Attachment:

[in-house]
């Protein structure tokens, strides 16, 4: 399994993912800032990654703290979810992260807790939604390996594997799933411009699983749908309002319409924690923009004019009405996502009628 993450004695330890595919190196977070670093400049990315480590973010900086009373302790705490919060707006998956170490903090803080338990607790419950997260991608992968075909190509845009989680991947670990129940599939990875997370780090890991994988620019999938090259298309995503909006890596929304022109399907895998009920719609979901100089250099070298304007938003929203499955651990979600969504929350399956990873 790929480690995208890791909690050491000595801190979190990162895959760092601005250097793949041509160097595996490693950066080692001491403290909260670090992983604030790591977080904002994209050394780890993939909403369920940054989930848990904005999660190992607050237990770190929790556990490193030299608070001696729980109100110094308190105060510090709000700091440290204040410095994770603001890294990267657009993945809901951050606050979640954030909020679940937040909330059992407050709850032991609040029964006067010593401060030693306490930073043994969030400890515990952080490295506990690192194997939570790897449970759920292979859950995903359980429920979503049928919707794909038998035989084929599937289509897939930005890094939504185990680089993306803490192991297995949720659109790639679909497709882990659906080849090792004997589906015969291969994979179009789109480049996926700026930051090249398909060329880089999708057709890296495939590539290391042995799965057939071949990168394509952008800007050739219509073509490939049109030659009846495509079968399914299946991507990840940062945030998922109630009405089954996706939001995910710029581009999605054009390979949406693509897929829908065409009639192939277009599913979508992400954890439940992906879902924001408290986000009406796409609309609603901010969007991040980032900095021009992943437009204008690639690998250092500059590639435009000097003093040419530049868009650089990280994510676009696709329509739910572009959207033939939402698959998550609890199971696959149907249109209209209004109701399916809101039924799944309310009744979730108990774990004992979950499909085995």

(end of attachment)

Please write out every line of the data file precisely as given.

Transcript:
[in-house]
């Protein structure tokens, strides 16, 4: 399994993912800032990654703290979810992260807790939604390996594997799933411009699983749908309002319409924690923009004019009405996502009628 993450004695330890595919190196977070670093400049990315480590973010900086009373302790705490919060707006998956170490903090803080338990607790419950997260991608992968075909190509845009989680991947670990129940599939990875997370780090890991994988620019999938090259298309995503909006890596929304022109399907895998009920719609979901100089250099070298304007938003929203499955651990979600969504929350399956990873 790929480690995208890791909690050491000595801190979190990162895959760092601005250097793949041509160097595996490693950066080692001491403290909260670090992983604030790591977080904002994209050394780890993939909403369920940054989930848990904005999660190992607050237990770190929790556990490193030299608070001696729980109100110094308190105060510090709000700091440290204040410095994770603001890294990267657009993945809901951050606050979640954030909020679940937040909330059992407050709850032991609040029964006067010593401060030693306490930073043994969030400890515990952080490295506990690192194997939570790897449970759920292979859950995903359980429920979503049928919707794909038998035989084929599937289509897939930005890094939504185990680089993306803490192991297995949720659109790639679909497709882990659906080849090792004997589906015969291969994979179009789109480049996926700026930051090249398909060329880089999708057709890296495939590539290391042995799965057939071949990168394509952008800007050739219509073509490939049109030659009846495509079968399914299946991507990840940062945030998922109630009405089954996706939001995910710029581009999605054009390979949406693509897929829908065409009639192939277009599913979508992400954890439940992906879902924001408290986000009406796409609309609603901010969007991040980032900095021009992943437009204008690639690998250092500059590639435009000097003093040419530049868009650089990280994510676009696709329509739910572009959207033939939402698959998550609890199971696959149907249109209209209004109701399916809101039924799944309310009744979730108990774990004992979950499909085995």